Saaropean wrote:Luxembourgish Saaft, Dutch zap and German Saft come from an old Germanic root related to Old Icelandic safi, meaning "tree sap".
The T in Saft was added in the 14th century or earlier.
According to this site, the word has its origin in the Indo-European stem *hab, meaning "water".
Varislintu wrote:I just have to add to the ethymology discussion a thing I have read.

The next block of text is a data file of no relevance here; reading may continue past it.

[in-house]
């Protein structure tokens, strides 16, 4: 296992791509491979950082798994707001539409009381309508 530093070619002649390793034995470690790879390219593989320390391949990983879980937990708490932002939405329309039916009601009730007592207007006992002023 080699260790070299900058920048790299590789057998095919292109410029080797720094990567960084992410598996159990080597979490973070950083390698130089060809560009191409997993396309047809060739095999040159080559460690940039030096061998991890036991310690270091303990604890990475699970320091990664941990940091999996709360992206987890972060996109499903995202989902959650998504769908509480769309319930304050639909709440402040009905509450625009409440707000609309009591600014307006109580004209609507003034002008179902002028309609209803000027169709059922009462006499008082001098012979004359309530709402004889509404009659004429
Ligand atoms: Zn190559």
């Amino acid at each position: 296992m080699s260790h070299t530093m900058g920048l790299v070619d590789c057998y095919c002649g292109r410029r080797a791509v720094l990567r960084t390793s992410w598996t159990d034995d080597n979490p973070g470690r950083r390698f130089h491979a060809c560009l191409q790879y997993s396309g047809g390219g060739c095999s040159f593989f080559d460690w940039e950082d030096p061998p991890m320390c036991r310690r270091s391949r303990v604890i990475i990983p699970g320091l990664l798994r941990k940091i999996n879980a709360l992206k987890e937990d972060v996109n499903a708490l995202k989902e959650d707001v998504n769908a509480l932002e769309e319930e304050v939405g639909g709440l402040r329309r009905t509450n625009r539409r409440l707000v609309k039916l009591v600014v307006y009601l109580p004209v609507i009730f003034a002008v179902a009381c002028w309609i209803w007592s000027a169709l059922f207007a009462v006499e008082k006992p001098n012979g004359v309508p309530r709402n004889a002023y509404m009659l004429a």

Apparantly, a long time ago, people didn't know how to make hard cheese. Cheese was liquid. The word for liquid cheese began with jus (I can't rember the whole word, check the topic about cheese). This word in some languages came to mean soup, in some it came to mean hard cheese (like Finnish juusto and Swedish ost ), and in some languages, it came to mean juice.
But I don't know how reliable this information is, at least it didn't get added to the BB article on cheese, so maybe my source is not right .
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